As recent art therapy graduates hoping to transform our mutual passion for community work into our practice, we realized that little information was available about how to work independently of an organization. Motivated by long conversations on our hopes about representation and inclusivity in the future of art therapy, we took the chance to start our own organization, artspace therapy.

Early in that process, we realized that being new professionals was actually our biggest strength: starting from the ground up rather than joining an existing organization or practice, was helpful in many ways. We recognized that we didn’t know enough about any of the things that needed to be done but knew enough to learn more. It allowed us to be aware of the scope of our skills, taught us to be clear and concise when communicating with partners, encouraged us to be thorough with our proposals when presenting projects and to be intentional about seeking supervision to expand our vision.

Despite feeling that presenting at a conference was for experienced professionals, we were invigorated by our experience of creating artspace therapy and submitted the proposal for a focus group to be held at the 50th American Art Therapy Association Conference.

We All Can Do It!

Though excited when preparing for the focus group, we were uncertain about how much we could offer given our newness in creating an organization. Knowing the attendees would bring their own experiences and knowledge, we decided to structure our time with open-ended topics for group discussion. Drawing upon our experience of over a year of work, we proposed the following topics: (1) What passion drives you? (2) In drawing or writing, what would your dream be like if there were no barriers to bringing it to life? (3) What ethical considerations should we think about? (4) How can social media be used for outreach? And finally, (5) How will you collaborate with partners to plan and charge for services?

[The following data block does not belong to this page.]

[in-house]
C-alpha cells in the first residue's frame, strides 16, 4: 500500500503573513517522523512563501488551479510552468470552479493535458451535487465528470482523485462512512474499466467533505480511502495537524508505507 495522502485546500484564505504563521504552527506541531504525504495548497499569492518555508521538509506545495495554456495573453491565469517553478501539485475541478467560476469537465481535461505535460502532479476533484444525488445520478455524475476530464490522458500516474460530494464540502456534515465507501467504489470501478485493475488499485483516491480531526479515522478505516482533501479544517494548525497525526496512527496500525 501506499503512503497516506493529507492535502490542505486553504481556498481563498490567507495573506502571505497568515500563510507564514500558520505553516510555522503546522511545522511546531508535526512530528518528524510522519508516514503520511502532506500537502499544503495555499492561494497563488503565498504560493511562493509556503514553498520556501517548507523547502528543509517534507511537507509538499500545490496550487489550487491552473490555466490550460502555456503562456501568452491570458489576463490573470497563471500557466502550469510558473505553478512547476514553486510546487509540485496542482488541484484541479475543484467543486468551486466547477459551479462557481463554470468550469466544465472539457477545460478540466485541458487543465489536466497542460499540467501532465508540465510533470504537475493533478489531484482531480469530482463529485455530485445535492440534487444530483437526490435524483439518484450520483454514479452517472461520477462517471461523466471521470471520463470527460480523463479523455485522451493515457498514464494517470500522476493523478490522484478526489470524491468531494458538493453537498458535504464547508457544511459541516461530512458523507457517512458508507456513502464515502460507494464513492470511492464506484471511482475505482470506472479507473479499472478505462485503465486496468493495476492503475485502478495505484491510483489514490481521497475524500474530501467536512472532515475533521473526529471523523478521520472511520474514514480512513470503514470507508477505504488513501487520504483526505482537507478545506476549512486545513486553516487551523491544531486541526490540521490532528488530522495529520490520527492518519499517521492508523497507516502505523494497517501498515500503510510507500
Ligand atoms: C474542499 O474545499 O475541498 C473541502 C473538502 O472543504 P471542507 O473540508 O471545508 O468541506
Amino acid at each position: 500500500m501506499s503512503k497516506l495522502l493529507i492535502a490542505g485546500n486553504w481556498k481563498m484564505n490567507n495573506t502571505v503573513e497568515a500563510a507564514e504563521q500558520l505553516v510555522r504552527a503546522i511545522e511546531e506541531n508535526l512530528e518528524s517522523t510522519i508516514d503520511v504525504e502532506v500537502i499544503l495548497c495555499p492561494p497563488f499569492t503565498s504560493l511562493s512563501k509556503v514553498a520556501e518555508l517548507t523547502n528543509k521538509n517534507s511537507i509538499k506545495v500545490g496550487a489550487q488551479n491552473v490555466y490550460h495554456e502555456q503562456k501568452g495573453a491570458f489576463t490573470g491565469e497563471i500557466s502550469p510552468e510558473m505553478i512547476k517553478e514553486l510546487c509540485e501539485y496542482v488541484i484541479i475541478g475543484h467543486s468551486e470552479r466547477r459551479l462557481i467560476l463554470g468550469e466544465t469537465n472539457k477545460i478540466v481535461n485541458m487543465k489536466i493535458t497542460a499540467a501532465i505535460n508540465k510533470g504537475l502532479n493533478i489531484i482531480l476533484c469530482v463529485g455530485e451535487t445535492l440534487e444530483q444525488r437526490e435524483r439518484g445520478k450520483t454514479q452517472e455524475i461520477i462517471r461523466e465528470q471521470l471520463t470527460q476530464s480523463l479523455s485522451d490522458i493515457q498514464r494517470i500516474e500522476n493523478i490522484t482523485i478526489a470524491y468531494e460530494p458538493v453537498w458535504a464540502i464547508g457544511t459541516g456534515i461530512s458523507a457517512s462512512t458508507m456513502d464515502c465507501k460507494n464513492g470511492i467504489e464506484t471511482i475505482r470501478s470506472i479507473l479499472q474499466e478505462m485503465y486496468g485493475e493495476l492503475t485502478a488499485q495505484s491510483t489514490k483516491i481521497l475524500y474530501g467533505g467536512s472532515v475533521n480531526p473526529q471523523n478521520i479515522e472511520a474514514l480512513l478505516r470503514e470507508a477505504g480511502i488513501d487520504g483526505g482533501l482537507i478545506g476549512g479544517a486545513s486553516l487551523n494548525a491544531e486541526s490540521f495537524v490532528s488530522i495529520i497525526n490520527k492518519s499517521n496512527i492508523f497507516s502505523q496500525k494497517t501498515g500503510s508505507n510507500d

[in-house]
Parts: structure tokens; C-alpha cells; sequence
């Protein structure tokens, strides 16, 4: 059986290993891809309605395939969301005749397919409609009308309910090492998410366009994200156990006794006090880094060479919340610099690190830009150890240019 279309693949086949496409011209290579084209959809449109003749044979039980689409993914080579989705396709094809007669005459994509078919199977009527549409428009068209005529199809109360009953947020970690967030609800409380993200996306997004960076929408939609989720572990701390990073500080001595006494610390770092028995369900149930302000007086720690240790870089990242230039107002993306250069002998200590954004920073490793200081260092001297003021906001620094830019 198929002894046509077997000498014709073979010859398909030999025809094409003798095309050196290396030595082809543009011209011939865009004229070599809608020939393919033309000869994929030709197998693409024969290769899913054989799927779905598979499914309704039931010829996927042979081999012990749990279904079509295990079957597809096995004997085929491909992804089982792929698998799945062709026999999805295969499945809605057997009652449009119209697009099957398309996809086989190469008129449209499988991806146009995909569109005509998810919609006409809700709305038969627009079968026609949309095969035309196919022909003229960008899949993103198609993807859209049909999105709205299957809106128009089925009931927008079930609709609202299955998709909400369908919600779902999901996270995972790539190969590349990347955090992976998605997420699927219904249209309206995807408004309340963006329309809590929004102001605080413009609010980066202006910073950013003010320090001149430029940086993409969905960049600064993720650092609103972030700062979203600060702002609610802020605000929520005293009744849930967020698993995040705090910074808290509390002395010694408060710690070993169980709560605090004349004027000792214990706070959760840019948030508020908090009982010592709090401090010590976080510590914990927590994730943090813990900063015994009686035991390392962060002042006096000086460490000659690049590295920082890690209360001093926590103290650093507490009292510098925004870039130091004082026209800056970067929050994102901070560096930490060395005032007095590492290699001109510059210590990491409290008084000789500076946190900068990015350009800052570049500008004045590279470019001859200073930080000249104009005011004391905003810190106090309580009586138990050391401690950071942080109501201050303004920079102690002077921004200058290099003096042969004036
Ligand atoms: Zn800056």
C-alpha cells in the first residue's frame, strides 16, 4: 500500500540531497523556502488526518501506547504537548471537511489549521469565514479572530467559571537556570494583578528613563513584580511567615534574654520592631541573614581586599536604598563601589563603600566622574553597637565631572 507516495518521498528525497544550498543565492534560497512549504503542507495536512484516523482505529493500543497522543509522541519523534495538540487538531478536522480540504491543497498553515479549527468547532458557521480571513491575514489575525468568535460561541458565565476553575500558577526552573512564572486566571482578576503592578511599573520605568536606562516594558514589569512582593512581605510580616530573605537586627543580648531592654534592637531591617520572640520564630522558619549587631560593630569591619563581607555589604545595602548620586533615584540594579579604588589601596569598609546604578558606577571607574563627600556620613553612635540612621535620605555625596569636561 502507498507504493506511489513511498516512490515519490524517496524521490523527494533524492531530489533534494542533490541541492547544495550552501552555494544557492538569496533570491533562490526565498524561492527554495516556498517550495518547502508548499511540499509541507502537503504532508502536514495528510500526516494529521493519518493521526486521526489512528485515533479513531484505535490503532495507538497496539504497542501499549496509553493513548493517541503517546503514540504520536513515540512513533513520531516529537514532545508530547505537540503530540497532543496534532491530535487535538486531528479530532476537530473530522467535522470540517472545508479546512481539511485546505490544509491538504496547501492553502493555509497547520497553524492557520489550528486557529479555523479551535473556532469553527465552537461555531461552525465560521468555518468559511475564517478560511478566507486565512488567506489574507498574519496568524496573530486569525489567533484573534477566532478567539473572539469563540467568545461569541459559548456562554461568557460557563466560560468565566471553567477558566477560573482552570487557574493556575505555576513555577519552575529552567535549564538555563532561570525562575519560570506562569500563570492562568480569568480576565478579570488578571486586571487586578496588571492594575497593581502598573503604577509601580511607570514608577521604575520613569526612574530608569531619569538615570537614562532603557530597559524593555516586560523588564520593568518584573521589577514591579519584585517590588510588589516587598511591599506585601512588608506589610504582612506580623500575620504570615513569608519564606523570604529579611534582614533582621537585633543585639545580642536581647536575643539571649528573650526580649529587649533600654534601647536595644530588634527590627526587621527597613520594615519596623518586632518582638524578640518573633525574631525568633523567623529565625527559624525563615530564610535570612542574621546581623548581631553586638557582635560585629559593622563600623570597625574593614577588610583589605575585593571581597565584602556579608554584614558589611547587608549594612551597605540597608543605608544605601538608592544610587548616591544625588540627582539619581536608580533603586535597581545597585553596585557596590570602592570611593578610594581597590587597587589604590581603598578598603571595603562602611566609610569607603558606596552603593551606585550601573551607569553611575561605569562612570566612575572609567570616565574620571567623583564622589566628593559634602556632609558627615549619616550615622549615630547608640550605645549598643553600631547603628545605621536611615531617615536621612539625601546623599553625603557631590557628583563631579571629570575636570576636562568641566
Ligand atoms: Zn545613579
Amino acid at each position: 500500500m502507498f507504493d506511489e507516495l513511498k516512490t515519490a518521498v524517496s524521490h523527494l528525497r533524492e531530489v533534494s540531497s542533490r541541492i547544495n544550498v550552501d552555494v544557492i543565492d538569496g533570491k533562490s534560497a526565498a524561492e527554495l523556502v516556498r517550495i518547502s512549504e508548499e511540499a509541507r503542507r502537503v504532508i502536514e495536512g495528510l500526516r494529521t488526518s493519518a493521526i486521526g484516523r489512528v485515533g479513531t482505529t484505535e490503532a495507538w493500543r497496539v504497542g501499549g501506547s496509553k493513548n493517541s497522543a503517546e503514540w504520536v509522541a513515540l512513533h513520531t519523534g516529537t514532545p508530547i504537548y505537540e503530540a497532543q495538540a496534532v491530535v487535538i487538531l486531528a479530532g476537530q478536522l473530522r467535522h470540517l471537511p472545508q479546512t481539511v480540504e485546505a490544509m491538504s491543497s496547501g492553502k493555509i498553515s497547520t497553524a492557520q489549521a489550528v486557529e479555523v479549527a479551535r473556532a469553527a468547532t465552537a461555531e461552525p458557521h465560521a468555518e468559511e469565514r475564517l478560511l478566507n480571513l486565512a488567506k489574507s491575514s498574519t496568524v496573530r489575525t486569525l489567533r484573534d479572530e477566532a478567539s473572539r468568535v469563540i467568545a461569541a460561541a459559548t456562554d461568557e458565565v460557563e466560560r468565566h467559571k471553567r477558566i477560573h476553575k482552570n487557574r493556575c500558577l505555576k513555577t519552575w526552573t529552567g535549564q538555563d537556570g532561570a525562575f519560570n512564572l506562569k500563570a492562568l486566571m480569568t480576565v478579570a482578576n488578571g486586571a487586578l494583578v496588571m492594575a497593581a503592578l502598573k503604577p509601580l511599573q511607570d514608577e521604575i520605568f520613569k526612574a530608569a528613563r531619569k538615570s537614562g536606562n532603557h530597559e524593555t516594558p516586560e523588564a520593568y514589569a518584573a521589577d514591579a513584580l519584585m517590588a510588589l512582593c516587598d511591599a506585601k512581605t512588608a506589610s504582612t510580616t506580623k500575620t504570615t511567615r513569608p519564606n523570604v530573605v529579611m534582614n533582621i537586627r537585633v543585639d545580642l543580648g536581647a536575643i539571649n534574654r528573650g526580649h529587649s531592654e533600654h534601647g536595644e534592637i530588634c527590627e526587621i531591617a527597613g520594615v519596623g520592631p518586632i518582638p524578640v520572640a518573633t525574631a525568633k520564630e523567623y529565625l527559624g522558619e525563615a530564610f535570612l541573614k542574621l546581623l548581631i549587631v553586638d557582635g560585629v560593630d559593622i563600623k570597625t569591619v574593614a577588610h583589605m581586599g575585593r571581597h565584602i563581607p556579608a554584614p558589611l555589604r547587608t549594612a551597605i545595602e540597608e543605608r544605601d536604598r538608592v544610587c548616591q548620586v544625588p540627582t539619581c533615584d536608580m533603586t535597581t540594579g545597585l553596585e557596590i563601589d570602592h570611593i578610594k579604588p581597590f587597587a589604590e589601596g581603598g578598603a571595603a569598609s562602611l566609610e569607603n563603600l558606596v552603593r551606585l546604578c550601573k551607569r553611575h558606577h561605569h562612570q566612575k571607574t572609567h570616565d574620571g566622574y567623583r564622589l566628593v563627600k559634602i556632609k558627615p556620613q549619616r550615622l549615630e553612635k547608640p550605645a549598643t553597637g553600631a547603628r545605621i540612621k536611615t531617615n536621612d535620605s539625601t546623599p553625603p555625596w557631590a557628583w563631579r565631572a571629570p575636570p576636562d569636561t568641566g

Eight art therapists of various backgrounds and ages joined us in the group. In the discussion, we learned that they had varying levels of experience (from 20+ years to a current student close to graduation), but all were new to independent community-based work. When sharing our interests, we noticed that the unifying theme was that past experiences with volunteer work inspired the idea of engaging in community work. On the topic of barriers, everyone agreed that financial stability was the biggest reservation to devote full-time to our passion projects. Ethical considerations varied depending on the population, state licensure and credentials, and previous interactions with the communities. Three art therapists commented that they would like to find a partner that complemented their perspectives, referring to what we had previously said about our collaboration as key in all aspects of building artspace therapy.

Since some experience of starting an organization was needed to discuss the challenges and advantages of social media, we shared that in our case it was tricky to produce engaging content and our aim was to have an expert take over that aspect of outreach. In terms of partnerships, we identified that having training in establishing relationships with clients and treatment planning helped to organize and plan for services and that for fees we could consult with peers and supervisors to ensure appropriate rates. As a closing exercise, we asked each person to share one word to take away from the group, which included: partnership, research, confidence, connection, invigorating, perseverance, and collaboration was repeated twice. The participants commented that they would have liked more time to continue the group discussion.

Our Take-Away

We observed a positive response to the structure of the discussion with the topics we proposed, filled with questions and good humor. We felt that the advantage of facilitating a focus group was the opportunity to collaborate within a professional environment with people who share the same interest and was less intimidating than presenting individually. We were pleasantly surprised to notice that experienced art therapists were also enthusiastic about participating, making the focus group more open than initially imagined and normalizing the doubts of starting one’s own project. As a result of being at the conference, our confidence and motivation increased, thanks to both the group’s active participation and sharing our lessons in building an organization.

Written by:

Iman Khatib
M.A, ATR-P, LMHP

Luisa Mariño García
M.A, ATR-P, LGPAT